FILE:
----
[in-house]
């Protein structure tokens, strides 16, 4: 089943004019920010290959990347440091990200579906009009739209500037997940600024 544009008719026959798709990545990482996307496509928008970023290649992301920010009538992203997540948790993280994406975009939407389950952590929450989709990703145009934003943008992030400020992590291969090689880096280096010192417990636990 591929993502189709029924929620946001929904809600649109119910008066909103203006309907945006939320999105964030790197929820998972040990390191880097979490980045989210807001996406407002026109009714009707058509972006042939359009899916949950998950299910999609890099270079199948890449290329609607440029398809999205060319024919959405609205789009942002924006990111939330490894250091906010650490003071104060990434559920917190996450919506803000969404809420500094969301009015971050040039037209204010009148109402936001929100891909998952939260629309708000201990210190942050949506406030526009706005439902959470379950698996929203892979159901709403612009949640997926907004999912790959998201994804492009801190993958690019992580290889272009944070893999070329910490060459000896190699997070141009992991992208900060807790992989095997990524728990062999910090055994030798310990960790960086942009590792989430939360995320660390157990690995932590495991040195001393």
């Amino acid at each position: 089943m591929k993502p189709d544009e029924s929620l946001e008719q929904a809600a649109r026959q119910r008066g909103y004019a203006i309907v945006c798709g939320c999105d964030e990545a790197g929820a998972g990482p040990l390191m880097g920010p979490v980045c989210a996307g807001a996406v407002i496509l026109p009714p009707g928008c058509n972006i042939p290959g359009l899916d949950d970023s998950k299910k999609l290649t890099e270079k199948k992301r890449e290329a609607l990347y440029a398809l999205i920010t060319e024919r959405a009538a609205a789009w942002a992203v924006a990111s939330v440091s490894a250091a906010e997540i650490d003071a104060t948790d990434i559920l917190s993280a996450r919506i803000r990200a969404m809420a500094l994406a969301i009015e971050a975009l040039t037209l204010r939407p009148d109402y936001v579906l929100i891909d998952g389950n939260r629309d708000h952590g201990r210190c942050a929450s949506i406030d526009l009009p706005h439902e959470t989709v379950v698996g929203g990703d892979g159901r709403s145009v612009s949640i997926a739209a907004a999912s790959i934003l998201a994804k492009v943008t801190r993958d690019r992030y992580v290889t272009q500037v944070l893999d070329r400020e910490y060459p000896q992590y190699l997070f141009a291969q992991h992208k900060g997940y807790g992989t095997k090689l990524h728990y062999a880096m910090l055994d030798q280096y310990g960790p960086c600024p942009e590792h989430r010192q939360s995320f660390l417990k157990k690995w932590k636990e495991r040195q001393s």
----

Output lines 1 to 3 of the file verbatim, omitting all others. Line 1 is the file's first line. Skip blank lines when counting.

[in-house]
């Protein structure tokens, strides 16, 4: 089943004019920010290959990347440091990200579906009009739209500037997940600024 544009008719026959798709990545990482996307496509928008970023290649992301920010009538992203997540948790993280994406975009939407389950952590929450989709990703145009934003943008992030400020992590291969090689880096280096010192417990636990 591929993502189709029924929620946001929904809600649109119910008066909103203006309907945006939320999105964030790197929820998972040990390191880097979490980045989210807001996406407002026109009714009707058509972006042939359009899916949950998950299910999609890099270079199948890449290329609607440029398809999205060319024919959405609205789009942002924006990111939330490894250091906010650490003071104060990434559920917190996450919506803000969404809420500094969301009015971050040039037209204010009148109402936001929100891909998952939260629309708000201990210190942050949506406030526009706005439902959470379950698996929203892979159901709403612009949640997926907004999912790959998201994804492009801190993958690019992580290889272009944070893999070329910490060459000896190699997070141009992991992208900060807790992989095997990524728990062999910090055994030798310990960790960086942009590792989430939360995320660390157990690995932590495991040195001393």
């Amino acid at each position: 089943m591929k993502p189709d544009e029924s929620l946001e008719q929904a809600a649109r026959q119910r008066g909103y004019a203006i309907v945006c798709g939320c999105d964030e990545a790197g929820a998972g990482p040990l390191m880097g920010p979490v980045c989210a996307g807001a996406v407002i496509l026109p009714p009707g928008c058509n972006i042939p290959g359009l899916d949950d970023s998950k299910k999609l290649t890099e270079k199948k992301r890449e290329a609607l990347y440029a398809l999205i920010t060319e024919r959405a009538a609205a789009w942002a992203v924006a990111s939330v440091s490894a250091a906010e997540i650490d003071a104060t948790d990434i559920l917190s993280a996450r919506i803000r990200a969404m809420a500094l994406a969301i009015e971050a975009l040039t037209l204010r939407p009148d109402y936001v579906l929100i891909d998952g389950n939260r629309d708000h952590g201990r210190c942050a929450s949506i406030d526009l009009p706005h439902e959470t989709v379950v698996g929203g990703d892979g159901r709403s145009v612009s949640i997926a739209a907004a999912s790959i934003l998201a994804k492009v943008t801190r993958d690019r992030y992580v290889t272009q500037v944070l893999d070329r400020e910490y060459p000896q992590y190699l997070f141009a291969q992991h992208k900060g997940y807790g992989t095997k090689l990524h728990y062999a880096m910090l055994d030798q280096y310990g960790p960086c600024p942009e590792h989430r010192q939360s995320f660390l417990k157990k690995w932590k636990e495991r040195q001393s």